What Mr. Simons did in an instant was to render the day, and most of the previous one of the spring men's collections, obsolete. In 18 years of reporting on fashion, the last 5 at this post, I have stood up from only a handful of shows with a conviction that everything had been transformed. And I don't know why it is that out of a generation of so-called visionaries, only a few have Mr. Simons's capacity to deal with the future in a believable way. I don't want to see any more flabby impressions of the 1970's or hear them described as "ironic." And I don't want to go to "another country," because that country doesn't exist anymore.

Beginning with the skinny suits that made his reputation nearly a decade ago and made a Hedi Slimane possible, Mr. Simons gave a real glimpse of the future — heightened by the solemn descent of the models on an escalator and the music of Vangelis. To silky sport shirts he added trousers in a glacier-white leather that looked otherworldly, while chunky white sneakers were an ingenious blend of N.E.R.D. and NASA. In the fabrics, in the modern proportions — in the way a slim leather tunic resembled a T-shirt or a white nylon raincoat floated over a suit — it was evident that Mr. Simons was trying to work out fashion's next passage.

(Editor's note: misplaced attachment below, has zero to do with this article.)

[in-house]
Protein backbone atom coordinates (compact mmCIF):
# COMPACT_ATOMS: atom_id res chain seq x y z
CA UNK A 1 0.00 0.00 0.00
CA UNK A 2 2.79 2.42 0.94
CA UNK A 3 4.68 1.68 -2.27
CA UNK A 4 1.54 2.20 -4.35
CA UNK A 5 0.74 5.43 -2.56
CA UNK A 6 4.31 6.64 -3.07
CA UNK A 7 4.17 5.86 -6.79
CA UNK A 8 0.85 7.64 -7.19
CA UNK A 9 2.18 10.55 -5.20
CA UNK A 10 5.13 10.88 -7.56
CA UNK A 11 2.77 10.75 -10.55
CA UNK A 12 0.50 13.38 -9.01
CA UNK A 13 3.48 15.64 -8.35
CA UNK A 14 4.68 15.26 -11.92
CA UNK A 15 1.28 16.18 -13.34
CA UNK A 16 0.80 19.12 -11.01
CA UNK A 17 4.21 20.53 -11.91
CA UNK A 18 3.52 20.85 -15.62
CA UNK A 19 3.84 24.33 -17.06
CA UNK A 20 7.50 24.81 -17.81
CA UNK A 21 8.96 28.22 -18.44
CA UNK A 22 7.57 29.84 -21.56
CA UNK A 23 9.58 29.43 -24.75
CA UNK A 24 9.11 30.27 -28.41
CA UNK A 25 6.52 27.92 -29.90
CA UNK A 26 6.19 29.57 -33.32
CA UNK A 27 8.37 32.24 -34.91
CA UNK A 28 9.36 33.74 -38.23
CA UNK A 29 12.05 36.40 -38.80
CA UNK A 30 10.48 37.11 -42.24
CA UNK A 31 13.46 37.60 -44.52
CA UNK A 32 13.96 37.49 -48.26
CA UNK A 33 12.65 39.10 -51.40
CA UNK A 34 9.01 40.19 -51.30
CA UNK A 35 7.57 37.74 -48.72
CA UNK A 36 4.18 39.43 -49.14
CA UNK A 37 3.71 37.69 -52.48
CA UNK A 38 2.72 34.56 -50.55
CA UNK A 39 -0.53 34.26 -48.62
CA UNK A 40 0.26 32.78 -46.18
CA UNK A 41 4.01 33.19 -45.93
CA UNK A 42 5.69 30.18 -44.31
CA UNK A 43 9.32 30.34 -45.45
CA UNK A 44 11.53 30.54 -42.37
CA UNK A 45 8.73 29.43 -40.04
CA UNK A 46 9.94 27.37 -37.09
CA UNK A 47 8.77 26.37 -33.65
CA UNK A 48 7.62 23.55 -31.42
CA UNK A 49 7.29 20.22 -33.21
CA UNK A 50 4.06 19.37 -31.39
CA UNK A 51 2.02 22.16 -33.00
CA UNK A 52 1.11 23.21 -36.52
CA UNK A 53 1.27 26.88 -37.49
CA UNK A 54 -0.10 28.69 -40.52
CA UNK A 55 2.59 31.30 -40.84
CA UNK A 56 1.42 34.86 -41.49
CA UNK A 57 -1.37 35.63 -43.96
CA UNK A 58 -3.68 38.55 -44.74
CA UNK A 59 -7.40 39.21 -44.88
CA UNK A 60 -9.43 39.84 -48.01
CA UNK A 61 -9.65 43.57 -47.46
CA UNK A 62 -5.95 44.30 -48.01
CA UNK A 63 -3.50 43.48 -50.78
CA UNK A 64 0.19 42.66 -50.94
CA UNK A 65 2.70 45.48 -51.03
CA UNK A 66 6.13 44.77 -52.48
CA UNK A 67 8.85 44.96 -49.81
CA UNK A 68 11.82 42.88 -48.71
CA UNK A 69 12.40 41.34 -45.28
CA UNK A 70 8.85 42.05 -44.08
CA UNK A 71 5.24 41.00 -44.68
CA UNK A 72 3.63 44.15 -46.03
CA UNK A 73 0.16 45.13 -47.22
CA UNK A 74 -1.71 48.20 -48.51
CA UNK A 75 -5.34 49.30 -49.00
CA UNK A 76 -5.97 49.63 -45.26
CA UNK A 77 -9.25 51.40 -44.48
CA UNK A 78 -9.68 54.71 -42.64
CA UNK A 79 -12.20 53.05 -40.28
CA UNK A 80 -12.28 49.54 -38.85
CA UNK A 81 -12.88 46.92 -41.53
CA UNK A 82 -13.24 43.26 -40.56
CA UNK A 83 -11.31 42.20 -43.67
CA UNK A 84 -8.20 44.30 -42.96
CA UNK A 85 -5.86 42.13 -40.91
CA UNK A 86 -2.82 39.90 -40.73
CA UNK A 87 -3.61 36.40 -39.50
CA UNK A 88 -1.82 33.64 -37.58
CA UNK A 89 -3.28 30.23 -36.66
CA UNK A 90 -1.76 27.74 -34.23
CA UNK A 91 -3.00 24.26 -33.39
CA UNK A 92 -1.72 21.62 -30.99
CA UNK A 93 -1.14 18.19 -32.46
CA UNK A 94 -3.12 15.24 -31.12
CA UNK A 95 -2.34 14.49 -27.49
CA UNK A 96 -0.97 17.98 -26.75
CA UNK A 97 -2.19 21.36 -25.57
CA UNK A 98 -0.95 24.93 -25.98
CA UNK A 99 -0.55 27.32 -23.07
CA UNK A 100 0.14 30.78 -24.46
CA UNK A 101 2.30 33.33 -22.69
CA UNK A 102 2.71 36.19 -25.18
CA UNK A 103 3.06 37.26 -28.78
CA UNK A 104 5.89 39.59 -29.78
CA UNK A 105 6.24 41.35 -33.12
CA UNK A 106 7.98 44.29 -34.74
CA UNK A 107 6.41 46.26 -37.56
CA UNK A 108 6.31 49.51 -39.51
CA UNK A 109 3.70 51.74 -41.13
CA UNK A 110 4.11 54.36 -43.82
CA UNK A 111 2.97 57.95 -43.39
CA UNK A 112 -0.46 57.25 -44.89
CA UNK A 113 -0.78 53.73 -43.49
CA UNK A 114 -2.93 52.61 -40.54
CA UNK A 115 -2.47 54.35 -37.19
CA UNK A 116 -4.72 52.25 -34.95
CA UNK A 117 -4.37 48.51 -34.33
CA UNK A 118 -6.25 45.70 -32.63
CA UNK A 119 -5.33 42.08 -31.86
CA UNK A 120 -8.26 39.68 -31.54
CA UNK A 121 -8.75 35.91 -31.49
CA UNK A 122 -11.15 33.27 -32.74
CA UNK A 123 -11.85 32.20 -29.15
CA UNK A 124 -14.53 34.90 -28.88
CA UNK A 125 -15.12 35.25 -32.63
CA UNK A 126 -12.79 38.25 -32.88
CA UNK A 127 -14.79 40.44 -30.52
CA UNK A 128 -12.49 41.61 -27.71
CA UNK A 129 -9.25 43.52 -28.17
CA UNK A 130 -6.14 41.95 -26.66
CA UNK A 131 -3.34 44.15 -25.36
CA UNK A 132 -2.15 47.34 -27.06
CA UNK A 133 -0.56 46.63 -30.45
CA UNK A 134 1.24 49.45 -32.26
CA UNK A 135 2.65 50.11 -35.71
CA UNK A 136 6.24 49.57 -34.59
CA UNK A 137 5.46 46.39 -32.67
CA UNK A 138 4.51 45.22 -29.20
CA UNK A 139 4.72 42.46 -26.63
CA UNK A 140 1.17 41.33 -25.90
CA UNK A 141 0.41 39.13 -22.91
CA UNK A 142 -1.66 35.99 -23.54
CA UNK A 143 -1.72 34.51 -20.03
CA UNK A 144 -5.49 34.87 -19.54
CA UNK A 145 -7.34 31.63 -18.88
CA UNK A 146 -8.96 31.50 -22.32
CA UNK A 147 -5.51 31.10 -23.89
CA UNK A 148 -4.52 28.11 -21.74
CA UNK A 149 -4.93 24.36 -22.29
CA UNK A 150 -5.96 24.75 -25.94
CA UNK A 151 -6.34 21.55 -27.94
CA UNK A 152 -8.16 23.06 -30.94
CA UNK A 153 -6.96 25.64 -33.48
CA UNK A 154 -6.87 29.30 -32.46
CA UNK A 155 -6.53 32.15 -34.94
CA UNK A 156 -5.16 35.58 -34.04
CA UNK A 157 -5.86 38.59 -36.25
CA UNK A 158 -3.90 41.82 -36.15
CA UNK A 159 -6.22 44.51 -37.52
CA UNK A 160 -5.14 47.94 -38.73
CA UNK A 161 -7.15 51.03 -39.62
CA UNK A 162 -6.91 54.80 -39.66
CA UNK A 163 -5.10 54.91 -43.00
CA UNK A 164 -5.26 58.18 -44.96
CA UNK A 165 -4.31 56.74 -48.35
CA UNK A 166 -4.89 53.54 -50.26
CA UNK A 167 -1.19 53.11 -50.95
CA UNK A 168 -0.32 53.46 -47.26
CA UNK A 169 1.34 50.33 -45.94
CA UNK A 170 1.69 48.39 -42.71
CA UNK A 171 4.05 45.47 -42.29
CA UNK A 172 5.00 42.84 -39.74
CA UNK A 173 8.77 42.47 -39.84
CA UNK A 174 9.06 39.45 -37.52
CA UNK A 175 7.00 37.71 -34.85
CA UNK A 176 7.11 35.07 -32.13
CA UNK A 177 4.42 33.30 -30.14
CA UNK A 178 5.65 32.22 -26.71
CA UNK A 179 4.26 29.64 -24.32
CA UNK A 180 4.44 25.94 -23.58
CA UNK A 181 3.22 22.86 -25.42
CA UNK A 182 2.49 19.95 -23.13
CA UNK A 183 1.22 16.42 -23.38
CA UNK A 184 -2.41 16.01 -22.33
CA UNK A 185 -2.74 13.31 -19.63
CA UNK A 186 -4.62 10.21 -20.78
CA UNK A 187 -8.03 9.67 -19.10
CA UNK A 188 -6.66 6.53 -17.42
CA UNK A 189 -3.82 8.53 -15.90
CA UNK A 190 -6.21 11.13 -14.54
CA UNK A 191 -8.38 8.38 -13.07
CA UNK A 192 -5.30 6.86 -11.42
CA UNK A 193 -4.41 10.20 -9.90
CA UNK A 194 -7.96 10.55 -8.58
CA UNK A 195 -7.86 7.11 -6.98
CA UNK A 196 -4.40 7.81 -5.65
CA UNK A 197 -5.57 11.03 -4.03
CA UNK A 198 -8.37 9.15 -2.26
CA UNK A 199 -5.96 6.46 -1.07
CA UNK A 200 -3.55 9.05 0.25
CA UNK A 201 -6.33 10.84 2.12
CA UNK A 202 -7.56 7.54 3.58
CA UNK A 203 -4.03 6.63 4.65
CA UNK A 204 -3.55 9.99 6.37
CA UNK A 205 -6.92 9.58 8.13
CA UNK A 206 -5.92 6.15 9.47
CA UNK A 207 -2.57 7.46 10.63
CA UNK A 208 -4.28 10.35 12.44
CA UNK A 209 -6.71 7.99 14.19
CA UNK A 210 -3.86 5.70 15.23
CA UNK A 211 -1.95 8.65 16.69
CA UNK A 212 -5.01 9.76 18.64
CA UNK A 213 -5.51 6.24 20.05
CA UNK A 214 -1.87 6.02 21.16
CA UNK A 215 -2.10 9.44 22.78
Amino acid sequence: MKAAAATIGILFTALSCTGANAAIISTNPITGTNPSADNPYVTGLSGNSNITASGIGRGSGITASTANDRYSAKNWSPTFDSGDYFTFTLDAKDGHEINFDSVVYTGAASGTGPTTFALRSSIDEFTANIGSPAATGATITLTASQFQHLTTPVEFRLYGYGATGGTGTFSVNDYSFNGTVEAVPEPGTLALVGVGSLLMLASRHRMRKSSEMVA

In the past, Mr. Simons, who is 36, used his clothes as social commentary, and he was startlingly prescient on the fear of terrorism. But he is no longer the reactionary. On his invitation was a random list of people and things that changed the world: sign language, Rosa Parks, the drinking straw, Taliesin West, Alan Turing, who cracked the Enigma code and hastened the end of World War II. Can a fashion designer make such a difference? Mr. Simons is bold to think so.

"I've always focused on my own history, my own evolution," he said as he was greeted with cheers backstage. "But now I want to think about the future." Last year, the Swiss Textile Federation awarded Mr. Simons a $120,000 prize. He should have a Swiss bank.